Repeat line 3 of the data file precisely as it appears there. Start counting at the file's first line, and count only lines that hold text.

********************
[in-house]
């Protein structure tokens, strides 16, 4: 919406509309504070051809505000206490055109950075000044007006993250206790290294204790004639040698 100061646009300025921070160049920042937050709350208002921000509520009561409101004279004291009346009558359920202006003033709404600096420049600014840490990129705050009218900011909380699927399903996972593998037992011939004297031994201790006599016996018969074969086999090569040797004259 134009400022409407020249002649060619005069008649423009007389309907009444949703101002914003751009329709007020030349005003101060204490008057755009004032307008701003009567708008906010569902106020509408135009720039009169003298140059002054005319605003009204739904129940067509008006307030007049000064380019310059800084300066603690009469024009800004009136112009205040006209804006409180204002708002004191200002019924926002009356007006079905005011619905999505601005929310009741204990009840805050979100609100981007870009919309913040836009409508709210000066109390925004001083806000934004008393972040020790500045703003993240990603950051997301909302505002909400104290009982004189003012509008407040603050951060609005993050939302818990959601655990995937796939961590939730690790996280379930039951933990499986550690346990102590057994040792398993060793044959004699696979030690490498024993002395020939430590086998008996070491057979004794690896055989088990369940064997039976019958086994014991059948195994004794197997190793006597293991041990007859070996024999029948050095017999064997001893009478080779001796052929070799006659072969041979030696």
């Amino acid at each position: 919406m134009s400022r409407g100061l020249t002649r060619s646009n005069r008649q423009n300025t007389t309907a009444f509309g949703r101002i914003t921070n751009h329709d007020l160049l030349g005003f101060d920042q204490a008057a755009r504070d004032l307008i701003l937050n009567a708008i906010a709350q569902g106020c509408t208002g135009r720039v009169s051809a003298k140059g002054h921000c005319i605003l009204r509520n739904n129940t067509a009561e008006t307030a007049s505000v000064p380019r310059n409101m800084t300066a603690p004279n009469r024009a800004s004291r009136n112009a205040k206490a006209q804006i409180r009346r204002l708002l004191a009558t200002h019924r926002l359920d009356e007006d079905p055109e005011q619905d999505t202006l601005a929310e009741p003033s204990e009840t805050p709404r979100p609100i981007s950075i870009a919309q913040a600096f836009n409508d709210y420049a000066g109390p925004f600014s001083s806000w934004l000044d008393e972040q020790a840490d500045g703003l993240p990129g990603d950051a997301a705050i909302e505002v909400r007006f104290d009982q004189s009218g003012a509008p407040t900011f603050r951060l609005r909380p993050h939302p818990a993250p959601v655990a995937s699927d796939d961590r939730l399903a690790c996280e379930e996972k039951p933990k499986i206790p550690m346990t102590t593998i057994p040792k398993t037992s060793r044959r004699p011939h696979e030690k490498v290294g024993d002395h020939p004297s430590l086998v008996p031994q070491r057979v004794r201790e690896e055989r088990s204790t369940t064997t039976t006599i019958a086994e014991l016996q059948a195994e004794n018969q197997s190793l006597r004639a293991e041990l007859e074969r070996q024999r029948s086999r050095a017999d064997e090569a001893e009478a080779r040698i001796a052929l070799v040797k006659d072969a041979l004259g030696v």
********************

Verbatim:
């Amino acid at each position: 919406m134009s400022r409407g100061l020249t002649r060619s646009n005069r008649q423009n300025t007389t309907a009444f509309g949703r101002i914003t921070n751009h329709d007020l160049l030349g005003f101060d920042q204490a008057a755009r504070d004032l307008i701003l937050n009567a708008i906010a709350q569902g106020c509408t208002g135009r720039v009169s051809a003298k140059g002054h921000c005319i605003l009204r509520n739904n129940t067509a009561e008006t307030a007049s505000v000064p380019r310059n409101m800084t300066a603690p004279n009469r024009a800004s004291r009136n112009a205040k206490a006209q804006i409180r009346r204002l708002l004191a009558t200002h019924r926002l359920d009356e007006d079905p055109e005011q619905d999505t202006l601005a929310e009741p003033s204990e009840t805050p709404r979100p609100i981007s950075i870009a919309q913040a600096f836009n409508d709210y420049a000066g109390p925004f600014s001083s806000w934004l000044d008393e972040q020790a840490d500045g703003l993240p990129g990603d950051a997301a705050i909302e505002v909400r007006f104290d009982q004189s009218g003012a509008p407040t900011f603050r951060l609005r909380p993050h939302p818990a993250p959601v655990a995937s699927d796939d961590r939730l399903a690790c996280e379930e996972k039951p933990k499986i206790p550690m346990t102590t593998i057994p040792k398993t037992s060793r044959r004699p011939h696979e030690k490498v290294g024993d002395h020939p004297s430590l086998v008996p031994q070491r057979v004794r201790e690896e055989r088990s204790t369940t064997t039976t006599i019958a086994e014991l016996q059948a195994e004794n018969q197997s190793l006597r004639a293991e041990l007859e074969r070996q024999r029948s086999r050095a017999d064997e090569a001893e009478a080779r040698i001796a052929l070799v040797k006659d072969a041979l004259g030696v």